How to Enable PowerShell Logging
What are some ways I can enable PowerShell logging?
PowerShell is a sophisticated management tool that can revolutionize the way you manage Windows Server. But with the power and capabilities that PowerShell has to offer also come risks. PowerShell logging is turned off by default, but there are two easy ways to enable logging so that you can get some insight into what commands are being executed and collect information for security forensics.
Enable logging from the command line
PowerShell logging is enabled per module. In this example I’ll show you how to enable logging for Active Directory cmdlets.
- Log on to Windows Server 2012 with local administrative privileges.
- Open a PowerShell window using the icon on the desktop Taskbar.
- Type Import-Module ActiveDirectory and press Enter.
- Type (Get-Module ActiveDirectory).LogPipelineExecutionDetails = $true and press Enter. To disable logging for the Active Directory module, you would simply exchange $true for $false.
Now run an Active Directory cmdlet such as get-aduser –filter * -property *, and press Enter.
Once the cmdlet has returned a complete set of results, open Event Viewer from the Tools menu in Server Manager and expand Applications and Services Log, Microsoft, Windows, and PowerShell, then select the Operational log. You should see an event similar to that shown below, giving details of the command run, any specified parameters, and the user who executed the command.
Enable logging in Group Policy
If you want to enable logging on more than one server, it may be more convenient to use Group Policy to push out the necessary settings. In the Group Policy Management Editor, you can find the configuration settings for PowerShell under Computer Configuration, Policies, Administrative Templates, Windows Components, and Windows Powershell.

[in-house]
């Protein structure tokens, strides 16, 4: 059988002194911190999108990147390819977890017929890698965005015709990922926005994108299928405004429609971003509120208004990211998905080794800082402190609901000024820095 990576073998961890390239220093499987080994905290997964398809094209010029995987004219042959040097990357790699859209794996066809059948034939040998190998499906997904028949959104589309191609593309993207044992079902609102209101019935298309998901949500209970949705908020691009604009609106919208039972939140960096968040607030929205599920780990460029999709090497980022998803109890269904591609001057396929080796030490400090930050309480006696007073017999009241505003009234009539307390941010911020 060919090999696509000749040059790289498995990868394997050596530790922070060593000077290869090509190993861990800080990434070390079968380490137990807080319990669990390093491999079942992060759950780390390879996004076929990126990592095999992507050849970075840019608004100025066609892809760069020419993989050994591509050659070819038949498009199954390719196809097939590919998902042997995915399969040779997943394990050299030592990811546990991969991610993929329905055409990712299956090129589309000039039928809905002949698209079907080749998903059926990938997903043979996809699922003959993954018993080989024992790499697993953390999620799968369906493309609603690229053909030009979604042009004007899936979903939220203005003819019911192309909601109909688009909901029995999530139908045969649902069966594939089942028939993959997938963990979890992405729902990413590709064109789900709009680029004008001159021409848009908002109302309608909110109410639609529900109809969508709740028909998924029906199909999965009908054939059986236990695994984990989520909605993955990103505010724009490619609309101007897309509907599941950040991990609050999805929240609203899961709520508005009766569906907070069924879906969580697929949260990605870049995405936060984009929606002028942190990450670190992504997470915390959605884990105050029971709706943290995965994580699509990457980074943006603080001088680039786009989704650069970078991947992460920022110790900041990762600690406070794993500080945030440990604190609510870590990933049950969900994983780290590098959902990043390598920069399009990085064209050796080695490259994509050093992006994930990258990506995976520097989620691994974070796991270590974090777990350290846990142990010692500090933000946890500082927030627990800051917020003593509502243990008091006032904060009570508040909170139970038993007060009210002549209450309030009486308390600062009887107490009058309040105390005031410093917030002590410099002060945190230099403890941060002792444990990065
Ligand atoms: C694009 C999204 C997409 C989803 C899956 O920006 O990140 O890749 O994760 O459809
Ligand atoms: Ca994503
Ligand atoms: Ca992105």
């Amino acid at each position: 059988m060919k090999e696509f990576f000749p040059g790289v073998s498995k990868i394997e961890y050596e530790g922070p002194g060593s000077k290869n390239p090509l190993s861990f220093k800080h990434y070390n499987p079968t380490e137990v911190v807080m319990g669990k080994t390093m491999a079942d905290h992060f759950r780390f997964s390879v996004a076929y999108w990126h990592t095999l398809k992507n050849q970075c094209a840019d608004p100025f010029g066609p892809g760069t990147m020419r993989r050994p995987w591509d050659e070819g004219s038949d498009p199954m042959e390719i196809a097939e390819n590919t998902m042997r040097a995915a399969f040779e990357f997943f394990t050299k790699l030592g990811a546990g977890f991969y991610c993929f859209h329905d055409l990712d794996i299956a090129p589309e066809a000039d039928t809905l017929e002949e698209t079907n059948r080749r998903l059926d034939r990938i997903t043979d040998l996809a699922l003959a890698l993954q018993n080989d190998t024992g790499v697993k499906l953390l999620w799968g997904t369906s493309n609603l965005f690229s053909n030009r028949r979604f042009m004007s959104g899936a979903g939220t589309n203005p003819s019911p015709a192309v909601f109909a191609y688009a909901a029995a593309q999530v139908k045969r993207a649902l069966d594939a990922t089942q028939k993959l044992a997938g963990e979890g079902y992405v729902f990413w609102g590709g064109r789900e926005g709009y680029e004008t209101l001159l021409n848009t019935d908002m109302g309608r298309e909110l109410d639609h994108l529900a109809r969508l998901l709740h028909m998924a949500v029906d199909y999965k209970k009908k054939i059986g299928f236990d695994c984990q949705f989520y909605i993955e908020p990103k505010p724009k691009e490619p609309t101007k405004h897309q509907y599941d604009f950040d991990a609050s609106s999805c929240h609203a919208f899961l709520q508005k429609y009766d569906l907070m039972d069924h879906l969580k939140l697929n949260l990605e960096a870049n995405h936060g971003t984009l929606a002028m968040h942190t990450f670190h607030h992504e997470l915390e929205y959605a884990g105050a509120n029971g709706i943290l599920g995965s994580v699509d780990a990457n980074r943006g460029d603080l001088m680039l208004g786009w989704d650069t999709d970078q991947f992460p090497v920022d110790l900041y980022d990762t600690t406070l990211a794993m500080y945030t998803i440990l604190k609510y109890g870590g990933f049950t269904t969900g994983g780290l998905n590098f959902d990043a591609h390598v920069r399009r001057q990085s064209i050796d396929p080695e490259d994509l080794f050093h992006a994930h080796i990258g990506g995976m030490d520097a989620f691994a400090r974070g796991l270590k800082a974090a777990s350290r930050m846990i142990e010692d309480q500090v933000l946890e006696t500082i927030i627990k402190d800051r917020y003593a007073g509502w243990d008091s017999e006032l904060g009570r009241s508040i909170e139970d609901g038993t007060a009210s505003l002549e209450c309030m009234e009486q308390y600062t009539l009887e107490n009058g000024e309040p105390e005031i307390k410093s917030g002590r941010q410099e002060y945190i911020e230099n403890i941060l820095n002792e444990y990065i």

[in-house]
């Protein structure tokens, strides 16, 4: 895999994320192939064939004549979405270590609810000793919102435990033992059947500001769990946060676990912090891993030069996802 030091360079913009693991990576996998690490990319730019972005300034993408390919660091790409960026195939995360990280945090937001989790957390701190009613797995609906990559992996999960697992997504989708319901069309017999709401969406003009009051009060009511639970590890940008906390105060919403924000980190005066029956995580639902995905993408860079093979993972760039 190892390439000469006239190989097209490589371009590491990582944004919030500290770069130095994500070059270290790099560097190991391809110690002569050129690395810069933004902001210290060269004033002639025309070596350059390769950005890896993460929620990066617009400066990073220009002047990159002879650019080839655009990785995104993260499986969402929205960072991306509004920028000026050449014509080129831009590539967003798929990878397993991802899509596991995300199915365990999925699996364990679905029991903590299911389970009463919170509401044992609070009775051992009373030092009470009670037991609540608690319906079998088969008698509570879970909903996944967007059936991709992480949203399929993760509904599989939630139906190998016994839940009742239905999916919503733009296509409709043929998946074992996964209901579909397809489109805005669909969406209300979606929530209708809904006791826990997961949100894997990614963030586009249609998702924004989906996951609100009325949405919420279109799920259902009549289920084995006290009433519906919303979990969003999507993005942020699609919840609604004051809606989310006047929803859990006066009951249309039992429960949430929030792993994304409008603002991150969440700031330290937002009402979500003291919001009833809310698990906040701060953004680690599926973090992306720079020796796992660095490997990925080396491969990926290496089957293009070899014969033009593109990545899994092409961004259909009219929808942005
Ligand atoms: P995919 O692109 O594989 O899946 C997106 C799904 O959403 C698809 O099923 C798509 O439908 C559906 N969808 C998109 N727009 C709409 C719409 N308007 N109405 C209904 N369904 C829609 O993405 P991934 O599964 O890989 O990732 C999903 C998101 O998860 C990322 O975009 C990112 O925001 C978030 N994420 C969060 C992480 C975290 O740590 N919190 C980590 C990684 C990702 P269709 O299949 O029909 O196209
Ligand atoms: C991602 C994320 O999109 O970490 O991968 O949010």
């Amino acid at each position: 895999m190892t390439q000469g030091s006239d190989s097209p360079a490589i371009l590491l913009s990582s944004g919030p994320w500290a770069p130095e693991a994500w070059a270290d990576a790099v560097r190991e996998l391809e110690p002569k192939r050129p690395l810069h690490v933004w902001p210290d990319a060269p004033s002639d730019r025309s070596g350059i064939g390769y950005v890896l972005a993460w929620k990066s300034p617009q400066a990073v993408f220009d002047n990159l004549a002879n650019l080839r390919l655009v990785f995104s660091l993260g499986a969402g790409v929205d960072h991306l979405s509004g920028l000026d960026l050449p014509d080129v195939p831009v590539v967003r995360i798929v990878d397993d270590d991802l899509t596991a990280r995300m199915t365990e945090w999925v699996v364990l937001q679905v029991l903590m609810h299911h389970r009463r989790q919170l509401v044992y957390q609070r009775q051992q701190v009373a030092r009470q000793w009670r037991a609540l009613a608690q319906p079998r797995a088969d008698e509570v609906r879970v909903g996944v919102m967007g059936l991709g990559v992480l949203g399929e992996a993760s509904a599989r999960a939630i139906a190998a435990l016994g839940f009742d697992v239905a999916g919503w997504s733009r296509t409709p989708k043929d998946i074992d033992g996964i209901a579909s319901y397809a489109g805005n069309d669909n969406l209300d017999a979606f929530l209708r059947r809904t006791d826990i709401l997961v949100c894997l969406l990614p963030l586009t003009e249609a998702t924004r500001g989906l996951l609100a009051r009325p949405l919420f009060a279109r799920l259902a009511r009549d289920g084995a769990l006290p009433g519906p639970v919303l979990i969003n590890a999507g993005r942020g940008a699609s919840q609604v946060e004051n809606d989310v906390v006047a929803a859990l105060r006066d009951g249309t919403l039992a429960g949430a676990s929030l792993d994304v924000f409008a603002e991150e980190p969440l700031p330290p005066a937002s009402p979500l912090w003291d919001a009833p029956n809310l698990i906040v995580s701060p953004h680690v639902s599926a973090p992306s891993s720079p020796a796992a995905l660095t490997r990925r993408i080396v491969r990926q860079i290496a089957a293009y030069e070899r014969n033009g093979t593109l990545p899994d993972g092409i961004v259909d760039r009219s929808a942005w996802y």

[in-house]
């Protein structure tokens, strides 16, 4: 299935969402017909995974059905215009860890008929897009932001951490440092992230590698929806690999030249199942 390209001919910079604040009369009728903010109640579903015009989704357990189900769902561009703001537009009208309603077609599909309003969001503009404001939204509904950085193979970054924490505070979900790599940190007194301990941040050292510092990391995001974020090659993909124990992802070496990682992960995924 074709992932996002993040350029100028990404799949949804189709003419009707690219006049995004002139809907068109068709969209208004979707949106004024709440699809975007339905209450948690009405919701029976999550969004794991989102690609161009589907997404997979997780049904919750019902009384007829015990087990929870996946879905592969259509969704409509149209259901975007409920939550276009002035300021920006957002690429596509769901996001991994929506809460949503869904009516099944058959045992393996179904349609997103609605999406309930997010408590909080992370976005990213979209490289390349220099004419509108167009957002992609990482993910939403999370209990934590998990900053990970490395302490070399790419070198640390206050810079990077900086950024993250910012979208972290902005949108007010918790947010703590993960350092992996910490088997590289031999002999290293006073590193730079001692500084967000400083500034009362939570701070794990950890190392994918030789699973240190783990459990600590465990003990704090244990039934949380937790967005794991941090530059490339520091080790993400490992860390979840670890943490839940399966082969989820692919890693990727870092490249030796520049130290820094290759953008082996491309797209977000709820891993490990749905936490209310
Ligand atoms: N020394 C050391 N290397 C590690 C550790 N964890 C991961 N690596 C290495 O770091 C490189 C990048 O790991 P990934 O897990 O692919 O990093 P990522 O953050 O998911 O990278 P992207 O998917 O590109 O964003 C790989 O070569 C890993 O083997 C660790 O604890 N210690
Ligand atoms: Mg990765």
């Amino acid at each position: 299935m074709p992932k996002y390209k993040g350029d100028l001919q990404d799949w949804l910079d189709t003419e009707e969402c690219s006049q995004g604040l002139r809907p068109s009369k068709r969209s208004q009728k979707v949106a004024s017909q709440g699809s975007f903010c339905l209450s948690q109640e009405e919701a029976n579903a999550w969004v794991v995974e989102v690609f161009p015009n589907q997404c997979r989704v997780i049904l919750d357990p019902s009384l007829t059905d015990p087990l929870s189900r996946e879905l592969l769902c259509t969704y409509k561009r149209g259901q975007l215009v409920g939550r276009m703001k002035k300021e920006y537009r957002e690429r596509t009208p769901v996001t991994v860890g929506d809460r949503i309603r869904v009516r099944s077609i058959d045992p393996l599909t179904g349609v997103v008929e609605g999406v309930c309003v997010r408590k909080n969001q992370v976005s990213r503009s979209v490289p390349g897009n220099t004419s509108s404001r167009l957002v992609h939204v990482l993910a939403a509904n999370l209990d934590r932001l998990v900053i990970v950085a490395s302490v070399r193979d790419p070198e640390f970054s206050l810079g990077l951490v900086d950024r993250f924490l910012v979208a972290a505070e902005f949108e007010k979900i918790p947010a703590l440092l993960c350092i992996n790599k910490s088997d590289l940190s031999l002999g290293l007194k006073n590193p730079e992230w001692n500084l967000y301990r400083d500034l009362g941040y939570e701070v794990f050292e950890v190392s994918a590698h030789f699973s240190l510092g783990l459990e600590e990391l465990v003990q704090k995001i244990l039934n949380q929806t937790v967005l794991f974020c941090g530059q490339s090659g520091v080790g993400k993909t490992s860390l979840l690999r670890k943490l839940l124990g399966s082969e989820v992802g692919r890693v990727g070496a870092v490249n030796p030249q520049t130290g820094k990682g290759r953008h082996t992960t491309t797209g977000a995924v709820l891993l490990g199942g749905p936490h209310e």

The Group Policy Object (GPO) setting you need is called Turn on Module Logging. You can see in the figure below that I’ve enabled logging for the core modules as suggested (Microsoft.PowerShell.* and Microsoft.WSMan.Management), and specifically for the Active Directory module. Enabling logging for the core modules gives more detail in the event log when running the get-aduser cmdlet, such as to which AD objects the command binds. Once you’ve configured the policy setting and made sure the GPO is linked to an OU, you should reboot the affected server(s).
More in PowerShell
How to Check Your PowerShell Version
May 4, 2022 | Michael Reinders
How to Download a File using PowerShell
Apr 21, 2022 | Michael Reinders
How to Write and Run a PowerShell Script File on Windows 11
Apr 4, 2022 | Ivan Mirchev
Microsoft’s New PowerShell Crescendo Tool Facilitates Native Command-Line Wraps
Mar 21, 2022 | Rabia Noureen
Get-AdUser: How to Audit Active Directory Users with PowerShell
Mar 3, 2022 | Michael Reinders
The Top 10 PowerShell Commands That You Should Know
Feb 17, 2022 | Michael Reinders
Most popular on petri